Coming to the U.S.


The Immigration 101 series tracks my immigration law class at Hofstra Law School.

In previous Immigration 101 installments I have discussed who is eligible to come to the United States. Now I want to look a little bit more at the process itself. Since there is not time to examine all the possible routes, I am going to look at a simple example.

Maria is a student from Mexico who meets and marries John, a fellow student and U.S. citizen. John wants her to become a U.S. citizen too, so he comes to my office to ask me what he has to do. The first thing I tell him is that she cannot become a U.S. citizen now. She must first be a permanent resident before she can even think of applying for citizenship.

John is a bit confused. He tells me that she is legal and married to an American, so why can she not become an American too.

Sorry John, but she is what we call a NonImmigrant. But, not to despair, John can apply for her to change her status to conditional resident and later to permanent resident. The bad news is that the Department of Homeland Security (DHS),  which took over the responsibilities of the old INS, charges a fee of almost $1,400 to process the application.

I also let him know that the application process is likely to be the most intrusive examination Maria and he ever went through.

I ask John to bring Maria in and I ask her the standard questions. Has she been arrested, any problems with immigration, is she a communist. John finds this a bit obnoxious. He asks if the government would keep him from living with his wife if she was a communist. No, I reply, but you might have to live with her in Mexico, not the U.S.

Then we get into other matters. I ask them how they would prove that their marriage is valid. Well, we have a marriage certificate,John says. Not good enough. The government presumes that marriages of less than two years are fraudulent, I tell him. I ask him to collect documents showing that this is not a fraudulent marriage. Pictures from the wedding, hopefully in front of a lot of smiling family members. Bank accounts with both names on them. I ask if Maria is pregnant, because evidence of pregnancy would be helpful. By now, John is getting a bit sick.

We complete the application and send it in. Maria gets a notice telling her to go for fingerprinting. After she is fingerprinted, her biometric and biographic info will be sent to the FBI and relayed to the CIA to determine if she had any legal troubles in the past or if she is suspected of involvement in terrorism. God help her if she has the same name that, say, a guerrilla in the FARC has. She could find her case stuck for years. She might also be in trouble if she was a victim of identity theft and the thief got into legal trouble later using her name.  Fortunately there are no hits on her. She is clean.

She also gets a notice instructing her to go for a medical examination. She will be poked and prodded and blood will be drawn. If she has any of a number of illnesses, including some STDs, she may be barred from entering. Luckily she is extremely healthy.

She and John then have to go to DHS for an interview on their case. The officer goes over her application. He also reviews a form called an Affidavit of Support submitted by John. In it John discloses his income and assets. He also submits his tax records. When I first told John about this requirement, he was hesitant to do it, but I said that it was an absolute requirement. Just like applying for a mortgage, he said, growing a bit more cynical.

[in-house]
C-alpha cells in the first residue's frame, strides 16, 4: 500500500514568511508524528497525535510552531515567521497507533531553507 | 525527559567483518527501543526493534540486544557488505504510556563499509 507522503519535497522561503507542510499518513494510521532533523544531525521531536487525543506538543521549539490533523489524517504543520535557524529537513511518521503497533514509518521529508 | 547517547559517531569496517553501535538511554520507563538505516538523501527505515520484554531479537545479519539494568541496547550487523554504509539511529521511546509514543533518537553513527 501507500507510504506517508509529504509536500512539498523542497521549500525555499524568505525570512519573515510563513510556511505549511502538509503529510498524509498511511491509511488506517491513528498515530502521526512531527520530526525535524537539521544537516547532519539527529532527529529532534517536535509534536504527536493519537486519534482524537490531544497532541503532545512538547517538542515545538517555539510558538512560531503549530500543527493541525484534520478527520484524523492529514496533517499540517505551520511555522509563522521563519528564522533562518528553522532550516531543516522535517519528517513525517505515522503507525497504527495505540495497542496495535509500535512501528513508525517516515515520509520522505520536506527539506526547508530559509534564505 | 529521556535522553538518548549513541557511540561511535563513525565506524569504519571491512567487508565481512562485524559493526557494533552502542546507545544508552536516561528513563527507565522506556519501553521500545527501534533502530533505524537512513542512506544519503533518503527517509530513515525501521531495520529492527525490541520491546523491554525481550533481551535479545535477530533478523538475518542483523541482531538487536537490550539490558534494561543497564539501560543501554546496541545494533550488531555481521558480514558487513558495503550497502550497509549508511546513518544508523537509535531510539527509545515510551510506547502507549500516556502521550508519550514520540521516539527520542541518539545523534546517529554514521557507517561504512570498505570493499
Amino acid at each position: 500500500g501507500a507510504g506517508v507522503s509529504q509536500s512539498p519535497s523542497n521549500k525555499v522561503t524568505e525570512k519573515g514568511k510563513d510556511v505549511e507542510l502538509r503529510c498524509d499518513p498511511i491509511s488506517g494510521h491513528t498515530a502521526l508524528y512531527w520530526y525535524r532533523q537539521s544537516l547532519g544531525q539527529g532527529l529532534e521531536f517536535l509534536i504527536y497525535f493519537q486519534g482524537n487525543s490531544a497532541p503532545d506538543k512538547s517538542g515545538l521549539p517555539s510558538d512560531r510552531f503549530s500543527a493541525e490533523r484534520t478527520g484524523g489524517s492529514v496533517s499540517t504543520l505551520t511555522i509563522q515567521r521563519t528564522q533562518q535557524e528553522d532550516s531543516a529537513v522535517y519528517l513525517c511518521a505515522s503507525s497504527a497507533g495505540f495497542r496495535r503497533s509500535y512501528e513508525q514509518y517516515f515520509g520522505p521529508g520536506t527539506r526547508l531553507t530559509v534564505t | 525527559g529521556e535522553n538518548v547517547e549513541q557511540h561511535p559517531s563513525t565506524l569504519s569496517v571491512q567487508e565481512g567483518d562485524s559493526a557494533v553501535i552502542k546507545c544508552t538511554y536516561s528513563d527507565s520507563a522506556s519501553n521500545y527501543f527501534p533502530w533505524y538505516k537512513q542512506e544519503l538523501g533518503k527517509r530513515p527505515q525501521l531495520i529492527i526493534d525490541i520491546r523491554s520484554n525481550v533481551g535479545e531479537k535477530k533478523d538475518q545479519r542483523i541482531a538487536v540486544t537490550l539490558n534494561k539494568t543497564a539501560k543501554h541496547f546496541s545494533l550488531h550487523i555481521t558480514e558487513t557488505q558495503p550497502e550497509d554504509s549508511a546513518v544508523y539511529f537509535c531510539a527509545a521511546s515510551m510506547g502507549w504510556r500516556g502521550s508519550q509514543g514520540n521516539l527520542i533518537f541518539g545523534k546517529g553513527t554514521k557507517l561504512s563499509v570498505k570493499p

The DHS officer also asks them about their married life together. Did they live in the same house? How often did they see each other? He looks over the wedding album the two have brought with them. He examines receipts from the hotel at the Grand Canyon that they honeymooned at. But the officer is not too concerned. They are both young. Their story makes sense. They look like a cute couple.

He decides to grant the case.

Had they been of different ages, or if one had not spoken English well, of if one had been black and the other white, the interview might have gone differently. These could have led to increased suspicion of a fraudulent marriage. Then a new interview might have been scheduled and the two might have been quizzed separately on the intimate details of their lives together. But we were lucky here. This was a simple one, costing a few thousand dollars and taking eight or nine months.

Even though the case has been granted for John and Maria, she is still not a permanent resident. In two years both John and Maria will have to file a petition to make a permanent resident.

In the next installment, I will look at factors that might have made her receiving permanent residence tougher.

Read other parts of this series:

Immigration 101 is a comprehensive series on American immigration law for the layperson. This series tracks my course on immigration law at Hofstra Law School and answers many of your questions about immigration policy.

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Patrick Young blogs daily for Long Island Wins. He is the Downstate Advocacy Director of the New York Immigration Coalition and Special Professor of Immigration Law at Hofstra School of Law. He served as the Director of Legal Services and Program at Central American Refugee Center (CARECEN) for three decades before retiring in 2019. Pat is also a student of immigration history and the author of The Immigrants' Civil War.